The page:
During the first year of the pandemic, a number of media headlines predicted the demise of Money in physical form such as banknotes and coins. as the number of cash payments dropped radically in a number of countries, under the combined pressure of the shutdown of entire sectors of the economy, an acceleration of digitalization and allegations that banknotes and coins were transmitters of Covid-19.
In April 2020, the Financial Times published an op-ed by former economic advisor to Donald Trump Gary Cohn titled: Coronavirus is speeding up the disappearance of cash. The author – who sits on the Board of two fintechs using An unchangeable digital record where transactions are processed and verified by a network of independent computers rather than by a single referee. This decentralised structure has been described as a... More technology to share consumer credit data and secure mobile payments – stated that a shift to digital From the Latin word moneta, nickname that was given by Romans to the goddess Juno because there was a minting workshop next to her temple. Money is any item that is generally accepted as payment for g... More would eliminate the need to carry dirty cash and would put illicit enterprises out of business.
In June 2020, FT Alphaville editor Izabella Kaminska eloquently explained How Covid-19 has reframed the war on cash.For Kaminska, the demise of cash was initially customer-driven but it was then fueled by supply-side initiatives. She writes that “the public still has great trust and appreciation for banknotes, especially when times get tough. This in turn suggests people may be turning to digital transactions not because of convenience but because the crisis has made online purchases compulsory for many.”
Economists E. Beretta and D. Neuberger support this view and have analysed how Covid-19 has boosted commercial incentives and government policies to nudge consumers away from cash. In many countries, limits on contactless cards payments were increased; governments, banks and A transfer of funds which discharges an obligation on the part of a payer vis-à-vis a payee. service providers and retailers launched campaigns in favour of digital payments. Some retailers refused to accept cash altogether. An April 2020 report by the Bank for International Settlements concluded that the pandemic could speed up the shift toward digital payments. The authors warn that “This could open a divide in access to payments instruments, which could negatively impact unbanked and older consumers. The pandemic may amplify calls to defend the role of cash — but also calls for central bank digital currencies.”
One year later, and as the pandemic continues to wreak havoc across the globe, the rhetoric has shifted. Several organisations which were previously strong advocates of the digitalization of money and the elimination of cash now acknowledge that cash is not going away.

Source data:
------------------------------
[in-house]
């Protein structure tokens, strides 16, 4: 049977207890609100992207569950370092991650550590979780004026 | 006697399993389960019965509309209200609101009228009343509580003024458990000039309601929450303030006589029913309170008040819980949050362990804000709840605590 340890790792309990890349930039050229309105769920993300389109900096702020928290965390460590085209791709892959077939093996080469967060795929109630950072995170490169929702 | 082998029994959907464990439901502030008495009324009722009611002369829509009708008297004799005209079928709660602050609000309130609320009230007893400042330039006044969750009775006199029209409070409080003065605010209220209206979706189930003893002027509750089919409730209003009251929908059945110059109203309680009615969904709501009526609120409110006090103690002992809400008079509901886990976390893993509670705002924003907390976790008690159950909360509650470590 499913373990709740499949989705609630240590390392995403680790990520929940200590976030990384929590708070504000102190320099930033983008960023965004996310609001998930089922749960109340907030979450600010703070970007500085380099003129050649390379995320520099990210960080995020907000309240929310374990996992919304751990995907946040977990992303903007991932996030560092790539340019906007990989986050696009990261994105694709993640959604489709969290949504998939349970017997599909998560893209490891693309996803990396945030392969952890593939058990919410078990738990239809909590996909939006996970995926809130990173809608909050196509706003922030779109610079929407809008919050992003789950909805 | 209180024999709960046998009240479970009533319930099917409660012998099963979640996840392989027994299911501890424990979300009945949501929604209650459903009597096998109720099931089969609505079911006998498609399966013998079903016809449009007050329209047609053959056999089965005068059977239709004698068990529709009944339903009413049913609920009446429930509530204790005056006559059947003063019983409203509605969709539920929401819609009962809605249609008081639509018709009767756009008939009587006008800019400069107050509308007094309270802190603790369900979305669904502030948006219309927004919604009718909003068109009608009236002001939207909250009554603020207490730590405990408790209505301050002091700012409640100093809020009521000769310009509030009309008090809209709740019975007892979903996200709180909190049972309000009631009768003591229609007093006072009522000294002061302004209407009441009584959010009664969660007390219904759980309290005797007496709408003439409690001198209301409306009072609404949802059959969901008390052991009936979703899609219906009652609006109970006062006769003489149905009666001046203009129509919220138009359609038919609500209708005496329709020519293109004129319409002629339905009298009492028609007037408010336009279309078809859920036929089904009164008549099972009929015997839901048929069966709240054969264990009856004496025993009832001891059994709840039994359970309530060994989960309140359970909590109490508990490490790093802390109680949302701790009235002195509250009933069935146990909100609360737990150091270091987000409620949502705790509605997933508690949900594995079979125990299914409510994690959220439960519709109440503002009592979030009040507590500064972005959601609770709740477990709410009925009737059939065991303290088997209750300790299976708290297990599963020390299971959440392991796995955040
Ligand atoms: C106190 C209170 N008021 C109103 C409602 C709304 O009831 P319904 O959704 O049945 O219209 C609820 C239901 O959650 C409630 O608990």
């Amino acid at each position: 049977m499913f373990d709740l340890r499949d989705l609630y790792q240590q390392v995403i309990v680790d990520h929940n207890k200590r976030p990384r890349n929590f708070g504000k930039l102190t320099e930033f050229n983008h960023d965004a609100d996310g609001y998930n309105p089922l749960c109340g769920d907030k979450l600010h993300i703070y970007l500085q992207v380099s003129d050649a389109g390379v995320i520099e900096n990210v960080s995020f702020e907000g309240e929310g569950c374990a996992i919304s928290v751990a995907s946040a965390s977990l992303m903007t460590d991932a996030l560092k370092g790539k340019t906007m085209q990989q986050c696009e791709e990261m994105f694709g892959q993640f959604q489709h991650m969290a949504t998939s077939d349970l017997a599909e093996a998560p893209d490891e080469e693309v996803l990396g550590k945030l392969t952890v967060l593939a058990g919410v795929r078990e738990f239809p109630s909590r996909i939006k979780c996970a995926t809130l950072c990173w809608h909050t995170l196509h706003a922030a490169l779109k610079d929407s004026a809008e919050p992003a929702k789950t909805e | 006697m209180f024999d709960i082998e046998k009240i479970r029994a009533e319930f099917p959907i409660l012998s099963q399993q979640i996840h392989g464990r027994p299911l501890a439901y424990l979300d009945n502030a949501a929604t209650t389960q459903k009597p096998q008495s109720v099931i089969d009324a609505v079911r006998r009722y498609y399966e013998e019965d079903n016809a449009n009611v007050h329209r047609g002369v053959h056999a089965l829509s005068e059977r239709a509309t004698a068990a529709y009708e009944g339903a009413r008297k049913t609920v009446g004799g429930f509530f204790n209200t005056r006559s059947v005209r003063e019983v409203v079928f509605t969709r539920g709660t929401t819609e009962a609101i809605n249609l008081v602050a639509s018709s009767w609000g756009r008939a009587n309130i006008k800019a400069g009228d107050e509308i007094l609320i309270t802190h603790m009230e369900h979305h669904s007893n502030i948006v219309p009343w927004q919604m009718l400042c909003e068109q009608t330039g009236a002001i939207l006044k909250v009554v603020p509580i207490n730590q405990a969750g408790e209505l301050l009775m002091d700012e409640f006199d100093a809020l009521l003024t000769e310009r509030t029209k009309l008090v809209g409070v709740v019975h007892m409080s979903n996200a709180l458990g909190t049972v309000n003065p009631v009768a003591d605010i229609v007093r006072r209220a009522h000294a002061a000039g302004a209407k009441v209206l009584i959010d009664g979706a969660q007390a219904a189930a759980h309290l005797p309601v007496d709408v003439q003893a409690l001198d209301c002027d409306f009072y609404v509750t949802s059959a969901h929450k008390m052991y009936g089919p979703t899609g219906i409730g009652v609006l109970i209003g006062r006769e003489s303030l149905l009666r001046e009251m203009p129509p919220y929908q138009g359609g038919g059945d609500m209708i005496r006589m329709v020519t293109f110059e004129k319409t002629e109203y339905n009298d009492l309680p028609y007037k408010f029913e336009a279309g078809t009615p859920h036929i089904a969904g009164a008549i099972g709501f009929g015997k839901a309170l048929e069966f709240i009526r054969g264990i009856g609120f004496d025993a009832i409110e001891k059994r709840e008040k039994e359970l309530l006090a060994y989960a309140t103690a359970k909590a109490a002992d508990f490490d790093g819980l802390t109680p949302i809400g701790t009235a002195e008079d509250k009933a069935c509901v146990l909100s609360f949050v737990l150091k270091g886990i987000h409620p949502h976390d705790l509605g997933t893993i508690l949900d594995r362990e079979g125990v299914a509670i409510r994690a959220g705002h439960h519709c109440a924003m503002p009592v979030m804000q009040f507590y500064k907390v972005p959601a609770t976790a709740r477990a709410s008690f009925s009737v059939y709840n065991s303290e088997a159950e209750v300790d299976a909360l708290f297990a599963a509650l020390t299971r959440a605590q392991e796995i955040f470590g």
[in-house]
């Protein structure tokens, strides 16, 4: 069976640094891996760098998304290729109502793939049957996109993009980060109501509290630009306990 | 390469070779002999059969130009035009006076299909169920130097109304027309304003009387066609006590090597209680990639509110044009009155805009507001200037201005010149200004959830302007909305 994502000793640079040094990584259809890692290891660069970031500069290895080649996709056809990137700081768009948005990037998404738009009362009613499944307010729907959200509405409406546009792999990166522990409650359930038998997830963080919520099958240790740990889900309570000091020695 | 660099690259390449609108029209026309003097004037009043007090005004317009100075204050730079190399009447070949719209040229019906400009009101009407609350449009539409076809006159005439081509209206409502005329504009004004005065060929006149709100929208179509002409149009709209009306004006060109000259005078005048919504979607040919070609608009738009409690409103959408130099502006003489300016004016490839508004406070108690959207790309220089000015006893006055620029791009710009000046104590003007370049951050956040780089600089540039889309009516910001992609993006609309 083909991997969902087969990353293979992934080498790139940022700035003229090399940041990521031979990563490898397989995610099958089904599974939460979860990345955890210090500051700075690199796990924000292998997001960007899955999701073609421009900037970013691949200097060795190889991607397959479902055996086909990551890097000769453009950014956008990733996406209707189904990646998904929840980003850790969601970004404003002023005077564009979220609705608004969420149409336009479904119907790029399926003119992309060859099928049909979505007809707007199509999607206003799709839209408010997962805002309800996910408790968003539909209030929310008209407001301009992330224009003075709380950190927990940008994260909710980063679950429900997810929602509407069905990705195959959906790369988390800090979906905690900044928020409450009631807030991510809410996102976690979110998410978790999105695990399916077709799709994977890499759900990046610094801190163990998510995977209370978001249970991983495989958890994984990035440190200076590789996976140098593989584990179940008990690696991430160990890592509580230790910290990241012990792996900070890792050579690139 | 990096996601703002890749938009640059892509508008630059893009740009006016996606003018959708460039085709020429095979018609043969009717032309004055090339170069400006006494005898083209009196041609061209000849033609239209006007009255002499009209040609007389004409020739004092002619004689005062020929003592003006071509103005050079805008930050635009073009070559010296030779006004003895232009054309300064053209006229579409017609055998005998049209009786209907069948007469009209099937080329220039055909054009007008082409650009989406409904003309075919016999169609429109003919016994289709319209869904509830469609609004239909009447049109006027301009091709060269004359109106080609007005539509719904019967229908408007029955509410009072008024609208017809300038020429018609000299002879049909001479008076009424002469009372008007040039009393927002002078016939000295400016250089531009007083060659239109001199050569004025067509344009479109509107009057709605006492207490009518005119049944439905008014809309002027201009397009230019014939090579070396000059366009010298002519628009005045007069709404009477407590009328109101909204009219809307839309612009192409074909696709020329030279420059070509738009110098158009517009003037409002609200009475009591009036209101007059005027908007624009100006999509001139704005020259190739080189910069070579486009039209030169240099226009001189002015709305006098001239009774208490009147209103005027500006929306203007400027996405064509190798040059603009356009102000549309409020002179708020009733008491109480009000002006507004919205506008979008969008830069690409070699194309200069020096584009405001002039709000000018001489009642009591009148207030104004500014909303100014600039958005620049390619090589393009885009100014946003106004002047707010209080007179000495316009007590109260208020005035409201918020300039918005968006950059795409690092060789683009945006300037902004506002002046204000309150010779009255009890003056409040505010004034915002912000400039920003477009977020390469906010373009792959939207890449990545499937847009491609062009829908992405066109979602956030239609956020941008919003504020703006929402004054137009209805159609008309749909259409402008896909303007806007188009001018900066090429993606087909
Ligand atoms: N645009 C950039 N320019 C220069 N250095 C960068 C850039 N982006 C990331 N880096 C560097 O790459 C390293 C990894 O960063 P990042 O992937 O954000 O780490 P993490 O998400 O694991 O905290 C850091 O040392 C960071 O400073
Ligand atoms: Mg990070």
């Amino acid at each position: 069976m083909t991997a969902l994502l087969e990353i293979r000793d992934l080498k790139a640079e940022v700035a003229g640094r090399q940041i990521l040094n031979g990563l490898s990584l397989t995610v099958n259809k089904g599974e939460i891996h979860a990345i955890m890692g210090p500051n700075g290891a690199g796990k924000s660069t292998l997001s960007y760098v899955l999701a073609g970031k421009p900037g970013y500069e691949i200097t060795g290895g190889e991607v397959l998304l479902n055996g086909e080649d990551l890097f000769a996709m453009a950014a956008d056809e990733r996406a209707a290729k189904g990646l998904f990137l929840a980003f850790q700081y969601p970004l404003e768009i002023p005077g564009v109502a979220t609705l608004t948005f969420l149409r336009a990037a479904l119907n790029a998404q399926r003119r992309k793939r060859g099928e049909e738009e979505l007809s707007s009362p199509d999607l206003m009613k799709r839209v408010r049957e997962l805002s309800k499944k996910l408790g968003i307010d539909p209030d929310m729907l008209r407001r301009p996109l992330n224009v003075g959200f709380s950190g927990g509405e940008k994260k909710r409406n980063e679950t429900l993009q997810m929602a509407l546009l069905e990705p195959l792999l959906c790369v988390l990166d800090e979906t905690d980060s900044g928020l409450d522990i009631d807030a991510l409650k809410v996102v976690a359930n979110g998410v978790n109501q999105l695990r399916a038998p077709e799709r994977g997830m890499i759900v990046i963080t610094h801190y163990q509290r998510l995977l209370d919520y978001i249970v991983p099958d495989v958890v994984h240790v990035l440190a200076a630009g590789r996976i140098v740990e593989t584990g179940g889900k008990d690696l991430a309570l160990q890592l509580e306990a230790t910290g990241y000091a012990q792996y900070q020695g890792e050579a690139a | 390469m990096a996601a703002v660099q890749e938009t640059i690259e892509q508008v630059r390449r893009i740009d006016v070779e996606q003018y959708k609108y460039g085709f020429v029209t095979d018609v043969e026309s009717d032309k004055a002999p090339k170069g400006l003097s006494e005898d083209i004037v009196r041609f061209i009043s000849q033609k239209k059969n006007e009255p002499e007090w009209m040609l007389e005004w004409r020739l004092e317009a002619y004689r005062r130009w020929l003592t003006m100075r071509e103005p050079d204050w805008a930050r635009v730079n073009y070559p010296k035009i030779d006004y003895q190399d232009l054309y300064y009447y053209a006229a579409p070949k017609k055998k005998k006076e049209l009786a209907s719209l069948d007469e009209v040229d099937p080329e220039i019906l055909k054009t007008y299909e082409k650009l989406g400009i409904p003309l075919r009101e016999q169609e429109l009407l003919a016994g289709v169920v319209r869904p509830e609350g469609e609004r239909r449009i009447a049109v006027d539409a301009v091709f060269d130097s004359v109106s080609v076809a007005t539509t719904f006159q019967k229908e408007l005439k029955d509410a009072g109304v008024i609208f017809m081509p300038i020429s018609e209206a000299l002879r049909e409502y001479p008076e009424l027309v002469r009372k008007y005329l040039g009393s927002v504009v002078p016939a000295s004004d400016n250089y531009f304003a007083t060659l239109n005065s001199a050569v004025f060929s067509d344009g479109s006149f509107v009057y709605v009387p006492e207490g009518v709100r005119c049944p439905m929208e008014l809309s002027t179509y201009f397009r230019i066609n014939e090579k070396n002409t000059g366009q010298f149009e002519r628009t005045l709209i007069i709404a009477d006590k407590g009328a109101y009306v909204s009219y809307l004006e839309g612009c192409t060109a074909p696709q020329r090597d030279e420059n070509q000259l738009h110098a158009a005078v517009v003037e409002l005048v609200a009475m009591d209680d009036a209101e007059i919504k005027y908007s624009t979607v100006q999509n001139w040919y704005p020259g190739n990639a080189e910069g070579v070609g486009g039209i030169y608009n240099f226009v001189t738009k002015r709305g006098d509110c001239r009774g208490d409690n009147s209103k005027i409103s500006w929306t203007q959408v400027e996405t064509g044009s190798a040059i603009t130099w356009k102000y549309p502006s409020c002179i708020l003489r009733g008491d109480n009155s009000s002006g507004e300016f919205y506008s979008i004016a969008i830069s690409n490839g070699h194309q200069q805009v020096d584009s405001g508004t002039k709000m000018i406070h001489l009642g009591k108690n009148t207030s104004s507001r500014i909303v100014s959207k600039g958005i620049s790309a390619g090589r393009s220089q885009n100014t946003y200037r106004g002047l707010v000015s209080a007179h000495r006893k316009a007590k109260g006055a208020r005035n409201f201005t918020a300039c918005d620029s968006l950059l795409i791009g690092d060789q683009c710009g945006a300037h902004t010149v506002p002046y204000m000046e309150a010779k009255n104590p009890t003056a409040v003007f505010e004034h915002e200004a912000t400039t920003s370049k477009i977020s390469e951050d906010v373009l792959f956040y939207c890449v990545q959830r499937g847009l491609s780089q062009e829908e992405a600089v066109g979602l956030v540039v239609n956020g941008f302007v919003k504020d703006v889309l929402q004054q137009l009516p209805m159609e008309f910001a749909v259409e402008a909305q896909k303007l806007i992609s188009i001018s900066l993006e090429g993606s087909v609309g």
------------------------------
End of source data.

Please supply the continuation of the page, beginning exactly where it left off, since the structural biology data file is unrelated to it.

In an October 2020 interview Mastercard CEO Ajay Banga stressed that A process by which individuals and businesses can access appropriate, affordable, and timely financial products and services. These include banking, loan, equity, and insurance products. While it is r... More will be a critical part of post-Covid-19 economic recovery. He recognised that cashless “is something we are not going to get to and probably shouldn’t”.
In April 2021, Yunzhong Cheng from the World Economic Forum – which has been a longtime proponent of digitalization – showed how slowing down the cashless frenzy could ensure a more inclusive society in East Asia. “Excessive “cashlessness” will lead to a new type of financial exclusion which deviates from the original intention of inclusive finance.” writes Cheng.
More surprising still the Better Than Cash Alliance has recently amended its mission statement which now claims “Our Alliance does not want to abolish physical cash, but rather, we aim for choice in how to make and receive payments. […]To be clear, we do we want to prevent people from using cash as sometimes it is the best or only payment option.” The Better Than Cash Alliance is a partnership of governments, companies, and international organizations that accelerates the transition from cash to responsible digital payments to help achieve the Sustainable Development Goals.
But not everyone believes in the future of cash. Anne Boden, founder and chief executive of digital bank Starling recently predicted on FT’s Money Clinic podcast that cash will disappear maybe as early as 2030, but more likely by 2033 or 2034. In 2016, John Cryan, the CEO of Deutsche Bank, speaking at the World Economic Forum in Davos, had made a similar prediction. “Cash, I think, in ten years’ time probably won’t [exist]. There is no need for it, it is terribly inefficient and expensive”. The panel was shared by Christine Lagarde, then head of the International Monetary Fund and Dan Schulman, President and CEO of PayPal.
Christine Lagarde has since been appointed President of the ECB and her signature appears on billions of The name of the European single currency adopted by the European Council at the meeting held in Madrid on 15-16 December 1995. See ECU. banknotes.